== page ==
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Change in French transfer pricing regulations is expected

France
By disclosing a report released in March 2013 by the General Finance Inspection (“Inspection Générale des Finances”), the French Ministry of Finance announced its intention to consider amending the French transfer pricing regulation.

The General Finance Inspection (GFI) compared various transfer pricing regulations in Canada, Germany, the Netherlands, UK and the US to "fight against tax base erosion through financial and economic intercompany transactions" and came to the conclusion that France "is under-equipped compared to its partners in terms of transfer pricing control.”

The GFI provided the French Ministry of Finance with five recommendations that could be included in the Tax Bill for 2014. Taxand France reviews these changes and their impact on MNCs worldwide.

Of the five recommendations that the GFI provided, four of these recommendations are intended to facilitate the French tax authority’s audit capacities, with a fifth focusing on TP litigation. These recommendations are:

  1.  Reversing the burden of proof in certain situations. This would mean that the burden of proof would be borne by taxpayers in connection with business restructuring, intercompany transactions with companies located in low tax rate countries, or companies incurring recurring losses or showing negative net margins.
  2.  Changing how penalties are computed and applied in cases of non-compliance with transfer pricing documentation requirements. This would result in penalties being computed on the global amount of intercompany transactions the company is entering into and not on the amount of reassessments as it is currently.
  3. Granting access to the French tax authority to relevant taxpayer’s data (especially management accounting data) in a digital form. The taxpayer would be required to provide the French tax authority with an electronic copy of its management account data in order for the administration to obtain information on prices and margins applied both on transactions with affiliates and third parties.
  4.  Facilitating the application of the profit split method. The French tax authority would be more willing to accept the use of profit split method as it would improve the level of information available for the administration and facilitate the control of the tax base in France.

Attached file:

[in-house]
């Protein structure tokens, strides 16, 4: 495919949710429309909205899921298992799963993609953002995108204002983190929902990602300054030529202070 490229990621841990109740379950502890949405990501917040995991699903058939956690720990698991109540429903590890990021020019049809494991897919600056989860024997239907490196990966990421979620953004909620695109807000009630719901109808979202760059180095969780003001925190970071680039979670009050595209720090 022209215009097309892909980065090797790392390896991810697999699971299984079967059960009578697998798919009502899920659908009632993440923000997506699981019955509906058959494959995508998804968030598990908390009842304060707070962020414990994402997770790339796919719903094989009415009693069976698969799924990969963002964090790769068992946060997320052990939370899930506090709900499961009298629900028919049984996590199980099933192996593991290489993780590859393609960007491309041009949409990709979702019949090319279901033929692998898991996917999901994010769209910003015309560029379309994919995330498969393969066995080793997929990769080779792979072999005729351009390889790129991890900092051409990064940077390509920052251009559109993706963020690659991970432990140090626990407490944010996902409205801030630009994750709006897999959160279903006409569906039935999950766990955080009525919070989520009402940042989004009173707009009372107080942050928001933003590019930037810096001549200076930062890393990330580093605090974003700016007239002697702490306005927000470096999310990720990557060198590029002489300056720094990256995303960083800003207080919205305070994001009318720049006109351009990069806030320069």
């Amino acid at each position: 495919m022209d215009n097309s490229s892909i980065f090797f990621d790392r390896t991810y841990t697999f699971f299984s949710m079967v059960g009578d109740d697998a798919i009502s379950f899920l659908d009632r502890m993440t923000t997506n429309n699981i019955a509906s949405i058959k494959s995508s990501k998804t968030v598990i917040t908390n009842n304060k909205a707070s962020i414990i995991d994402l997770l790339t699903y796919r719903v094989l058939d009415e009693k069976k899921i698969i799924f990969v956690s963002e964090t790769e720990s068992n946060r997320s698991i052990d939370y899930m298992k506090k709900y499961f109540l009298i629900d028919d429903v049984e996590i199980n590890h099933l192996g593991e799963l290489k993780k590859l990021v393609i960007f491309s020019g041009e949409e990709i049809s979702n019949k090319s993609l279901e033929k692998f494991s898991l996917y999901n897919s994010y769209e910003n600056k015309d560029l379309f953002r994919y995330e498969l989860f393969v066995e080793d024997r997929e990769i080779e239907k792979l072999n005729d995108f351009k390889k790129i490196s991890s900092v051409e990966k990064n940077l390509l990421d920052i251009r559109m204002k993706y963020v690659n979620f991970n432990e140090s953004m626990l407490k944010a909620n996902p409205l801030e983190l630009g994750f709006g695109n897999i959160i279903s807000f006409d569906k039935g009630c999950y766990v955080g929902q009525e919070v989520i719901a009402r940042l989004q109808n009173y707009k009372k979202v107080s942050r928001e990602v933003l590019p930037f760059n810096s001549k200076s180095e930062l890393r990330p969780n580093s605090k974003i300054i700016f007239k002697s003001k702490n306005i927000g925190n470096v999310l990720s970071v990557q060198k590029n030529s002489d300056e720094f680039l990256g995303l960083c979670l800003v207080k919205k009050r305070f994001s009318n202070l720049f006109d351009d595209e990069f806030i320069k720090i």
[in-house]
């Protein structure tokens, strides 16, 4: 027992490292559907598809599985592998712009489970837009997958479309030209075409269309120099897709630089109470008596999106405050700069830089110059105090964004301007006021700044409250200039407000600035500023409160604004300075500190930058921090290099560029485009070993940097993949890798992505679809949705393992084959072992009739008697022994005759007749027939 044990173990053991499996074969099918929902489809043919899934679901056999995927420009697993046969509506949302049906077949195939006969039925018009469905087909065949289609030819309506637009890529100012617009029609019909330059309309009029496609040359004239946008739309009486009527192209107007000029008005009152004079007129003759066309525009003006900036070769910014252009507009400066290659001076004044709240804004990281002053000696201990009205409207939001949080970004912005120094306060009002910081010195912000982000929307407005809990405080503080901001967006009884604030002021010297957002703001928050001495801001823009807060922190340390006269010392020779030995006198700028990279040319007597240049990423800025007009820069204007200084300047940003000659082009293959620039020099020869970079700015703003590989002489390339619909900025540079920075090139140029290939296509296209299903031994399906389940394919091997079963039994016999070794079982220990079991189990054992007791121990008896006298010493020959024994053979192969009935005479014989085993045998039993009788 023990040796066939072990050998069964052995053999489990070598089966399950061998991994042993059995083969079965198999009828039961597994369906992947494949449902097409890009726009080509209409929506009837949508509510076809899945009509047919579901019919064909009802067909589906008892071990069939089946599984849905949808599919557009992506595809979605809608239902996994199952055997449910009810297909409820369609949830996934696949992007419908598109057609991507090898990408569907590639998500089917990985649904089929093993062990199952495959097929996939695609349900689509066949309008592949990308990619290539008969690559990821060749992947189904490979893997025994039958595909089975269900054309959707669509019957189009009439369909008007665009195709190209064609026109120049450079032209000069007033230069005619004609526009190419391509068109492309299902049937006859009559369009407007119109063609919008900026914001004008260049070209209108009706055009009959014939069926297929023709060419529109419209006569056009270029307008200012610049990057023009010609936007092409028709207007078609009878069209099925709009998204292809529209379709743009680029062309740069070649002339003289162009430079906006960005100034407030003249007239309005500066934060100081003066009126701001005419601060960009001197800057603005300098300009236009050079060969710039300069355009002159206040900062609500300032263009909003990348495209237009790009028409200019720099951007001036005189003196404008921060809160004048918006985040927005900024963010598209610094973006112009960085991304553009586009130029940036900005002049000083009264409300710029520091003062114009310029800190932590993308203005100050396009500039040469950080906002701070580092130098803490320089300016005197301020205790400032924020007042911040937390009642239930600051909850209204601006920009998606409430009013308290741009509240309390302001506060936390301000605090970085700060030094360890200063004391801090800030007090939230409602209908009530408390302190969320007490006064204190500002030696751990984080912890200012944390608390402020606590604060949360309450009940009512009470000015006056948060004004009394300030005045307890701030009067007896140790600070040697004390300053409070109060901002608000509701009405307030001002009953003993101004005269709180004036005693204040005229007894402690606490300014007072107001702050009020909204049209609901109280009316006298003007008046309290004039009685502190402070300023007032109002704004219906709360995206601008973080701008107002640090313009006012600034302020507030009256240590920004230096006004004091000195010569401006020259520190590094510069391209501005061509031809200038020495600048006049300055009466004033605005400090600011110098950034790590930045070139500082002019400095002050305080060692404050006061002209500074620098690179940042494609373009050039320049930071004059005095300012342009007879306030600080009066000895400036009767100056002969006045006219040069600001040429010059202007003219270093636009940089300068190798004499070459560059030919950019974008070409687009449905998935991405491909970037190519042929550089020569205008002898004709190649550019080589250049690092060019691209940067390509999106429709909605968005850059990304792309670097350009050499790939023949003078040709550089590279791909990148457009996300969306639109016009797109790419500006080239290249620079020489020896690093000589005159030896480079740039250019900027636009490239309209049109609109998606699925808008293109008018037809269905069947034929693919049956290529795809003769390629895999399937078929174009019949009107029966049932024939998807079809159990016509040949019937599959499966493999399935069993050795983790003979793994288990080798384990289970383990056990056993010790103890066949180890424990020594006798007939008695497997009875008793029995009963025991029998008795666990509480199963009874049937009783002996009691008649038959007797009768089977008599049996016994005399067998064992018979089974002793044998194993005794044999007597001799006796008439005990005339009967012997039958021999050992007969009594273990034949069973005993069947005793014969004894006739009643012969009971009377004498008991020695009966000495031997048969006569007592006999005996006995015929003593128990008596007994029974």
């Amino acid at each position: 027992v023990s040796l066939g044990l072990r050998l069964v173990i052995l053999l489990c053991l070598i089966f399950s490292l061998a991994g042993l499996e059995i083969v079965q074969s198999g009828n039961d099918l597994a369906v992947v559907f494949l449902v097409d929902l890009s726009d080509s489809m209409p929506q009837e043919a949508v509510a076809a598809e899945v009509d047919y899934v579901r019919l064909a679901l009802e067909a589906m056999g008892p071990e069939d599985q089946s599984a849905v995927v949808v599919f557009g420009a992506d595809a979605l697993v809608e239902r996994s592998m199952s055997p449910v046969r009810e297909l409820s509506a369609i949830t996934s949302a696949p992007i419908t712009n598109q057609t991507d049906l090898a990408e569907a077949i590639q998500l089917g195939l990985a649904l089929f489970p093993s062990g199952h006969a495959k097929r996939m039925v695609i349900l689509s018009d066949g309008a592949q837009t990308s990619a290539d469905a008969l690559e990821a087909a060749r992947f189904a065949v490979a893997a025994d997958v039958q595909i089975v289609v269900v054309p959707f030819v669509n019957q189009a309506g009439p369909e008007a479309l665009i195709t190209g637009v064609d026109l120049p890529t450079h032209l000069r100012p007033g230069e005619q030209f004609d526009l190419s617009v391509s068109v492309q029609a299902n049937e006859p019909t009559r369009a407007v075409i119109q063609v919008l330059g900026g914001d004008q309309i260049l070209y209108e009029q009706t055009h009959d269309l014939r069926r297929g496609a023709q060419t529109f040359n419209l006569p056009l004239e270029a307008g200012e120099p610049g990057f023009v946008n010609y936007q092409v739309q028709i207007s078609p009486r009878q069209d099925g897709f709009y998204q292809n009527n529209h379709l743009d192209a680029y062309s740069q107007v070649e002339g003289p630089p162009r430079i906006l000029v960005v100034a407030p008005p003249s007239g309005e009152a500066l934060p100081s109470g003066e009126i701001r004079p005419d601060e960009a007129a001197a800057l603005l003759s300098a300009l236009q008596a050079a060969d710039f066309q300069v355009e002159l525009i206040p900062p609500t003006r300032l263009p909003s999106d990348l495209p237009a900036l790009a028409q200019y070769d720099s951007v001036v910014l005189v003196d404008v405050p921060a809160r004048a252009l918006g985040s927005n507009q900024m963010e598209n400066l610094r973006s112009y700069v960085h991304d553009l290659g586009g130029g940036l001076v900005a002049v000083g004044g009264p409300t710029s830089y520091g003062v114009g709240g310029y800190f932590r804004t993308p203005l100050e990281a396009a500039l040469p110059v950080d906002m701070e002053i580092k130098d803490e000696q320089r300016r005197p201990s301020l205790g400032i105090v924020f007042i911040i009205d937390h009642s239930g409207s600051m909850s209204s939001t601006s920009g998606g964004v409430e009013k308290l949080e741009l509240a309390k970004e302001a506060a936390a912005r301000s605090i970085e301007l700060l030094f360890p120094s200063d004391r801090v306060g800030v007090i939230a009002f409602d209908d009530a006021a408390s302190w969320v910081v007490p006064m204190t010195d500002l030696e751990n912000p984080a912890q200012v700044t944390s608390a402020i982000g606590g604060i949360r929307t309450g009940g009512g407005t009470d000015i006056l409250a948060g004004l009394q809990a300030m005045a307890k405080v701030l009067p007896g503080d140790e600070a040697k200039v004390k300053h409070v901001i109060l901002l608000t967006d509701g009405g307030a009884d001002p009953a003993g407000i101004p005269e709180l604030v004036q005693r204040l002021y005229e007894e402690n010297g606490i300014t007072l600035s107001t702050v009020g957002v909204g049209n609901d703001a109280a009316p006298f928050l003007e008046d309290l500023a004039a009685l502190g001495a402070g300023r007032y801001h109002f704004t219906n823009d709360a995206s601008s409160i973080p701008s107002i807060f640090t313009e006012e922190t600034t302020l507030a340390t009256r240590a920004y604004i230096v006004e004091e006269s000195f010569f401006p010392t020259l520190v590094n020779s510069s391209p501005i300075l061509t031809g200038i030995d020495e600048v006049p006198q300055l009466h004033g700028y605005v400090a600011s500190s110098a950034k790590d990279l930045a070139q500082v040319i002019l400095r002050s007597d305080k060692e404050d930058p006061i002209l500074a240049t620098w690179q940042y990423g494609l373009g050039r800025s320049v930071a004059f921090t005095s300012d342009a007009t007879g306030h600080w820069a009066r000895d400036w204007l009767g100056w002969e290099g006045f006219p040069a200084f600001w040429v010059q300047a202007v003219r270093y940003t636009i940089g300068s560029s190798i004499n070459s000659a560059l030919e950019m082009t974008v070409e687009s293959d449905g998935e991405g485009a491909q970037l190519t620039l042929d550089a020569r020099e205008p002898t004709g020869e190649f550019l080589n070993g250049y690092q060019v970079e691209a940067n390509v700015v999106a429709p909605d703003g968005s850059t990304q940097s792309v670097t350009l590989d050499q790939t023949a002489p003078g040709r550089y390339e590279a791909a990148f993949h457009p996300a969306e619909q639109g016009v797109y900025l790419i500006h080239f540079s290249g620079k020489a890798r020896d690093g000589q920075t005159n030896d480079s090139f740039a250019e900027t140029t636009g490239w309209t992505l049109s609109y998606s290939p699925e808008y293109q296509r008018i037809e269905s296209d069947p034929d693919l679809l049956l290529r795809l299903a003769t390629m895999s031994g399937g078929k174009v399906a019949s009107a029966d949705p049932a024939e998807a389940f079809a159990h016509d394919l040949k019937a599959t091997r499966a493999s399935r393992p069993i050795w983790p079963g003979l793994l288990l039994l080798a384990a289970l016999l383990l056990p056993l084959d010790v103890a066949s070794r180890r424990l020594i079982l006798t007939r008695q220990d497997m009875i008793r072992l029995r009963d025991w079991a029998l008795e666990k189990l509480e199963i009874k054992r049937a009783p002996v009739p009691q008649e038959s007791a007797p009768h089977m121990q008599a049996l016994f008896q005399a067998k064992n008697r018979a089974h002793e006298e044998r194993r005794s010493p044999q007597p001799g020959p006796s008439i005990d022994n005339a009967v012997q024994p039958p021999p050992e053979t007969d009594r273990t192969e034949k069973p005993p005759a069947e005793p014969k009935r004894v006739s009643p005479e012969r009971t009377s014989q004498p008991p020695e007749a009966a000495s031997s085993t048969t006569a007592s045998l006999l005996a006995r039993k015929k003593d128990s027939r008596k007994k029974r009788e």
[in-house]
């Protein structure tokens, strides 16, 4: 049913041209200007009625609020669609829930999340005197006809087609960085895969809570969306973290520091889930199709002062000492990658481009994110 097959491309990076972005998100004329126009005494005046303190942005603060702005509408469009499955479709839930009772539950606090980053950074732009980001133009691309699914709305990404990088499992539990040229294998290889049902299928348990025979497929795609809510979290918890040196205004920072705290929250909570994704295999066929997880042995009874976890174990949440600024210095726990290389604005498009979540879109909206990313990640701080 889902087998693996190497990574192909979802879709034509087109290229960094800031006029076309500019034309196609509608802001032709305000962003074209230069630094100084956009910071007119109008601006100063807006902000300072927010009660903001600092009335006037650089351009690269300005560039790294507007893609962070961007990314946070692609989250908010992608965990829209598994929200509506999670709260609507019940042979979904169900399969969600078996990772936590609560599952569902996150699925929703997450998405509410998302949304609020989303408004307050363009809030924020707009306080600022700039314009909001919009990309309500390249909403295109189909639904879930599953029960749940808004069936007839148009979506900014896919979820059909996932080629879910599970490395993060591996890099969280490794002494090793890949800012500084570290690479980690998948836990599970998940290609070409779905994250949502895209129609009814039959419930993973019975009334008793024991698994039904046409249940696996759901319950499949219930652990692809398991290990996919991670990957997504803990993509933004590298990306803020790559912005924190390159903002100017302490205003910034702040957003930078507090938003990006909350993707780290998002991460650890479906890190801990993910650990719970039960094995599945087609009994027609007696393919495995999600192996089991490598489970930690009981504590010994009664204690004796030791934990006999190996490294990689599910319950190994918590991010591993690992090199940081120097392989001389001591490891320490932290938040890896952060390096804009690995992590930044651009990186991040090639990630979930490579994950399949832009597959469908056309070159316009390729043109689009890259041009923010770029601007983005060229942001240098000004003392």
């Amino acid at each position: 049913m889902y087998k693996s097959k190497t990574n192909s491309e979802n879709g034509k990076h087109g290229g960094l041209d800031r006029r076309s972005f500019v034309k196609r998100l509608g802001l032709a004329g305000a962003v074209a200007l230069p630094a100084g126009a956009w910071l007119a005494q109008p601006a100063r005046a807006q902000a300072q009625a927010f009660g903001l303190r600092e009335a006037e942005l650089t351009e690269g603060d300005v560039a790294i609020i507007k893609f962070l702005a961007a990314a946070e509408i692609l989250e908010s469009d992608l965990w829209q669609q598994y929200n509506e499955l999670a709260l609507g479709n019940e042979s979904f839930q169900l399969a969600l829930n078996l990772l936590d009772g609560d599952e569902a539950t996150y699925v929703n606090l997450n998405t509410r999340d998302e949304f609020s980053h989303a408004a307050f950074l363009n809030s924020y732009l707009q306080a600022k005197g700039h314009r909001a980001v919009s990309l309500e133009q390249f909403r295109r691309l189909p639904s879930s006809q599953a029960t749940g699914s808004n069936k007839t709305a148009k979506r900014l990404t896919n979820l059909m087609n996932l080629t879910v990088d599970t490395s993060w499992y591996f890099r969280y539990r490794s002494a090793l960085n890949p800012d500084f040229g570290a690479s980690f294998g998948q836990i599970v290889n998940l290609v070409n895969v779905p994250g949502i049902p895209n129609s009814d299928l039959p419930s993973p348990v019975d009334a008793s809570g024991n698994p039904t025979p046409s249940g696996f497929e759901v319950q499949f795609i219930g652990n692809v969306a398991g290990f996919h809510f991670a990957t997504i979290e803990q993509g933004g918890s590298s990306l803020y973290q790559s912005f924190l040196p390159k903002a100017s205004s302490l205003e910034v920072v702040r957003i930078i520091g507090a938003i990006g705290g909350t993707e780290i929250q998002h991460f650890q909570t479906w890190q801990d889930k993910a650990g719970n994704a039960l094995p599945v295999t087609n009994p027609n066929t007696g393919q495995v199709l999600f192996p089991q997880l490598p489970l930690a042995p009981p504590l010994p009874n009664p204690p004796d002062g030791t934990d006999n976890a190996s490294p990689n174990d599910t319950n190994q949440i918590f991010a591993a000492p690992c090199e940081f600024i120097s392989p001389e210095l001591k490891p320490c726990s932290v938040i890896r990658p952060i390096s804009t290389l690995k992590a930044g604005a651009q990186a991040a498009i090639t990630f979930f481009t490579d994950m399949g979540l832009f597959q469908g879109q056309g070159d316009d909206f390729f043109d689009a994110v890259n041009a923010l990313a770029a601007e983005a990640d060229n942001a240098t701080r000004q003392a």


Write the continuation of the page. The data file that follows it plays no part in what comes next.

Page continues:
Lastly, the fifth recommendation advocates a removal of the suspension of reassessment collection that is granted to taxpayers when they introduce a mutual agreement procedure (MAP). The objective pursued by such a measure is clearly expressed; this is to promote further negotiations with the taxpayer and to develop transfer pricing litigation.

If the findings and recommendations of this report are included in Tax Bill 2014, this would lead to a significant change in the French regulatory transfer pricing landscape, often to the detriment of taxpayers.

These proposals are based on the assumption that transfer pricing policy of MNCs is only driven by aggressive tax planning. Those assumptions raise true concerns (eg reversing the burden of proof, access to management account data, abolition of the suspension payment collection in the frame of a MAP) and create new obligations for all MNCs without actually improving control and reducing double taxation arising from transfer pricing adjustments. Without ignoring the existing abusive practices, the majority of MNCs should not be subjected to such constraints.

On the other hand, the report remains silent on the possible solutions that the French government could implement to improve the effectiveness of the French tax authority’s control, including a "risk management" approach which is, up to now, less developed in France than in other countries.


Your Taxand contacts for further queries are:
Antoine Glaize
T. + 33 1 70 38 88 28
E. antoine.glaize@arsene-taxand.com

Vincent Desoubries
T. + 33 1 70 39 54 90
E. vincent.desoubries@arsene-taxand.com   

Taxand's Take

In light of the recent changes in French audit regulations regarding computerised accounting specifically, it is possible that the fourth recommendation of the report will be adopted in the Tax Bill for 2014 so that the French Tax Authorities would have access to the management account data of French taxpayers. 

However, such an approach is particularly insidious because management accounts, unlike general accounts, are not normalised and are the results from a companies’ specific management decisions. Management indicators may target some data (for example, some gross margin levels) giving rise to misleading extrapolations or comparisons by Tax Administration (for example, recalculation of net margin levels).

This measure could even increase control operations and catalyse foreseeable disputes.

Providing such measures would impact significantly the defense strategy of a tax audit procedure. MNCs should undertake a review of their management account system and define a tax and technical strategy to ensure the consistency between IT data and accounting & tax treatment.

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